What is the change? The European Parliament has adopted an EU directive on revised rules for posted workers.

What does the change mean? The revisions primarily concern equal pay and working conditions of posted workers compared with resident labor, but the directive also limits the duration of a posting to 12 months with one possible six-month extensions. Although workers may continue to work in the host country beyond that, they then become subject to all of the host country’s labor laws.

  • Implementation time frame: EU member states have two years from May 29 to adopt the directive into their national legislation and implement it by the end of this period.
  • Who is affected: Employees on assignment from one EU country to perform services in another EU country.
  • Business impact: The directive is likely to raise business costs of posting workers within the EU, as remuneration and other accommodations must be consistent with those of workers in the host country.

Background: The European Parliament approved the revisions to the Posted Worker directive on May 29. The key provisions of the revised directive are:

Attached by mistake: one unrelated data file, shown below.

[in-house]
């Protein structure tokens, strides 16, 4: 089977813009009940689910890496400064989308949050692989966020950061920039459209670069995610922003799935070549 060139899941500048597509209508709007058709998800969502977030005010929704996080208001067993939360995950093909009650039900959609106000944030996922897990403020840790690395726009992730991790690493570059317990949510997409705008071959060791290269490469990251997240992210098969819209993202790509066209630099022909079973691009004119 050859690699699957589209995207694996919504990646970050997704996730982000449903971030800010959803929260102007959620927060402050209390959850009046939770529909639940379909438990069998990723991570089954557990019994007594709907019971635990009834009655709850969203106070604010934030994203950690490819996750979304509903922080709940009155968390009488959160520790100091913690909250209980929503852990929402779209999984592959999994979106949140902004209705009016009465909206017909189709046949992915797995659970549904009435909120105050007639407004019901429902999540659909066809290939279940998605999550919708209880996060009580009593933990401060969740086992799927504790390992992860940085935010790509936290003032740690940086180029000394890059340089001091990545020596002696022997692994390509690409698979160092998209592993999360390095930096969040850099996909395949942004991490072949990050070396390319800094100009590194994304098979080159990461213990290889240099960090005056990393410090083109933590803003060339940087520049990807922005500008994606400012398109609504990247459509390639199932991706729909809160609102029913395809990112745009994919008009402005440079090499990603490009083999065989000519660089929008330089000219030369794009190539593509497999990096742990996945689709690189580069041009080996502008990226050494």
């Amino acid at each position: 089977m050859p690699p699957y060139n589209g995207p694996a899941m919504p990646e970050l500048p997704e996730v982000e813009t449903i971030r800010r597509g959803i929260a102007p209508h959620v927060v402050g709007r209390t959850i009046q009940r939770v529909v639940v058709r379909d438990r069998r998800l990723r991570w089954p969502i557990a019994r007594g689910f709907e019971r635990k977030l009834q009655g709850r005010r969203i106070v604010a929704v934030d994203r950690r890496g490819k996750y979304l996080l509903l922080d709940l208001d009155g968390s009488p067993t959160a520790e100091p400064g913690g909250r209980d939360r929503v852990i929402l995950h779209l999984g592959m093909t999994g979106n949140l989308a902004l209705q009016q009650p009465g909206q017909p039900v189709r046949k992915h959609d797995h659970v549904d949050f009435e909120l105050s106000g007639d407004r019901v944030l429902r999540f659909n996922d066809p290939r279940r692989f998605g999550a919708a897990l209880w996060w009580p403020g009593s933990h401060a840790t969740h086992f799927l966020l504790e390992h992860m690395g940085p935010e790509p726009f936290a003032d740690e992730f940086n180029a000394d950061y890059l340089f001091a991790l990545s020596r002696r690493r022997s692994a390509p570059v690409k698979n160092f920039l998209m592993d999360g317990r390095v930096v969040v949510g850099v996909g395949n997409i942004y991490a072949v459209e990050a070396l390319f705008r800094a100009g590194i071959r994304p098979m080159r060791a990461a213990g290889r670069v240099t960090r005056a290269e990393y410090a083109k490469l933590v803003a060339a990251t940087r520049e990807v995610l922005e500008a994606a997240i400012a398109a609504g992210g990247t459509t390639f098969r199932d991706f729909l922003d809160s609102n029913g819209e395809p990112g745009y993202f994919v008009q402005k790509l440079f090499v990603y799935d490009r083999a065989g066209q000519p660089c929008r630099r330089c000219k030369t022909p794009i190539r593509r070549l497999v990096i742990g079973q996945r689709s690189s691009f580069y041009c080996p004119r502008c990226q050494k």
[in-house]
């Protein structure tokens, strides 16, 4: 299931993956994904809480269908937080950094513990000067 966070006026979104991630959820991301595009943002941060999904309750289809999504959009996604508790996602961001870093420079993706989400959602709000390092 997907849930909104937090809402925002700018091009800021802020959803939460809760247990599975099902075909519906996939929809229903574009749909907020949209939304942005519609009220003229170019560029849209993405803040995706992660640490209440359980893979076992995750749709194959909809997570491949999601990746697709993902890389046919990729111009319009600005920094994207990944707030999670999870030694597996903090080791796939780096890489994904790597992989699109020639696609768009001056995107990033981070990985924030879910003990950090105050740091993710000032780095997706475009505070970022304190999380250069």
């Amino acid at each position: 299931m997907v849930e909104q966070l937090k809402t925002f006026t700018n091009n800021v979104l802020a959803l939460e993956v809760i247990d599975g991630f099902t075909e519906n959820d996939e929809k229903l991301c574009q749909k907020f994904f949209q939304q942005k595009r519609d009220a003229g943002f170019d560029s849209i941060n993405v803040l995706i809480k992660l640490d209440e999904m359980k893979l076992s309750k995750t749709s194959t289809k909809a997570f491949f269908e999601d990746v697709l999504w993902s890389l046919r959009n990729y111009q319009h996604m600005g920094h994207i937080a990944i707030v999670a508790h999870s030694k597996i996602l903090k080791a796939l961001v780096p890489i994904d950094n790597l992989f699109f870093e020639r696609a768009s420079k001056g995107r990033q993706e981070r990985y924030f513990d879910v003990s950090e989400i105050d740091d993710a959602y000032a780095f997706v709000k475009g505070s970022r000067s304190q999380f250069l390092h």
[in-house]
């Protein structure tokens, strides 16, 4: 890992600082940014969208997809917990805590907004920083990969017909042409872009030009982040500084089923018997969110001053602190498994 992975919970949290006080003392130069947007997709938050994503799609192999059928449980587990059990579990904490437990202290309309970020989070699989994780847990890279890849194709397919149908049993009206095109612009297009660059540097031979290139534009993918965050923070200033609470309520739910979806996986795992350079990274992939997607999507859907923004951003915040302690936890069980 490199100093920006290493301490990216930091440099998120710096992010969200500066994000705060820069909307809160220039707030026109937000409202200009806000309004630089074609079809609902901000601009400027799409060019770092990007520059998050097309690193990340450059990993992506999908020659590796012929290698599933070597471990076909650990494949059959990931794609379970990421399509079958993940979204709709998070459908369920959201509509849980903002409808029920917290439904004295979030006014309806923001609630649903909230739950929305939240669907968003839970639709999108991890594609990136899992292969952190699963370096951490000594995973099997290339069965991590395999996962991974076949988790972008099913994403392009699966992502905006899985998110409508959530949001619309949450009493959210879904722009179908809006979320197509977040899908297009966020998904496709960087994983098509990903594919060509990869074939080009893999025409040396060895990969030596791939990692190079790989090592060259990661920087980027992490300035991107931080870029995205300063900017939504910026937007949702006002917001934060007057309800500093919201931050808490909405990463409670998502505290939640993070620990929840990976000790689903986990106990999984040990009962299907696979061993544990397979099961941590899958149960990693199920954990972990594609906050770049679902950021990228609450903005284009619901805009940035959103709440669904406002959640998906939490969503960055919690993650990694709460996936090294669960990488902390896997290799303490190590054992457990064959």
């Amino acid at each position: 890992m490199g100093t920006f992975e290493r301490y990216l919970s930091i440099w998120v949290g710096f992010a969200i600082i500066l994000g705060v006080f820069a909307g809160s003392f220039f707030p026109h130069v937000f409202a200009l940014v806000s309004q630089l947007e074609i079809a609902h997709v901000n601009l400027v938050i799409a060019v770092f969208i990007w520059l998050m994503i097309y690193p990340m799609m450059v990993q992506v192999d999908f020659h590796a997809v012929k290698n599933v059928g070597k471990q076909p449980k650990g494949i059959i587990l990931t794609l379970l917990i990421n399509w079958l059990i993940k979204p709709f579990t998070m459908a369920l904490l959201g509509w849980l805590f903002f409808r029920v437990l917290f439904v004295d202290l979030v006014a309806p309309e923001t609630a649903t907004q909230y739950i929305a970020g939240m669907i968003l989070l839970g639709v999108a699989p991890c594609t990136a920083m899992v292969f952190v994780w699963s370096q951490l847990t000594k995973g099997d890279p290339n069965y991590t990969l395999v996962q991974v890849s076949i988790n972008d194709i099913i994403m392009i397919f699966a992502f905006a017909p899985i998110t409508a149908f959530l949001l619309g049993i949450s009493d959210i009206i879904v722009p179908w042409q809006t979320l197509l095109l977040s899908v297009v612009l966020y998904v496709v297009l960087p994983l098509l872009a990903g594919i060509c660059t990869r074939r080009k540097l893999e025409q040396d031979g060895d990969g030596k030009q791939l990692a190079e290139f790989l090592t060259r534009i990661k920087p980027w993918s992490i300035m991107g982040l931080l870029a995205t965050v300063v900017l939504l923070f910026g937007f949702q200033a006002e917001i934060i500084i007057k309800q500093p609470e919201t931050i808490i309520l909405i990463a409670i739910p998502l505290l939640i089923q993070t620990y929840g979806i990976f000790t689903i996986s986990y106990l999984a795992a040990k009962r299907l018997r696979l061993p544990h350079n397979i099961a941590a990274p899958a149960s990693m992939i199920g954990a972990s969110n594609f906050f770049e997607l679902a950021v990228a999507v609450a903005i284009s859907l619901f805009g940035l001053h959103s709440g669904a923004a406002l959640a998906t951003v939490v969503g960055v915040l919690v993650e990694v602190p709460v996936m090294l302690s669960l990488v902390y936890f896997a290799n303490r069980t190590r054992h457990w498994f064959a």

• Posted workers must earn equal pay for equal work in the same location.
  • The duration of a posting is set at a maximum of 12 months with one six-month extension, after which all of the host country’s labor laws will apply to the worker if he or she continues to work in the country.
  • All remuneration rules of the host country must apply to posted workers.
  • Travel, board and accommodations must be paid by the employer and not deducted from workers’ salaries.
  • Posted workers must be provided decent accommodations in line with the host country’s national rules.

The original directive on posted workers was passed in 1996. EU member states only recently adopted another directive from 2014 on the enforcement of posted worker rules that imposed detailed notice requirements and rules on retention of records for both sending companies and local host companies.

BAL Analysis: The new directive signals that the EU continues to be concerned about the misuse of posted workers and social dumping that undercuts workers in host countries. As with other EU directives, individual countries may vary as to when and how they implement it and put it into effect in practice. BAL will follow the progress of the directive and provide updates as individual countries adopt it into their national laws.

This alert has been provided by the BAL Global Practice group. For additional information, please contact your BAL attorney.

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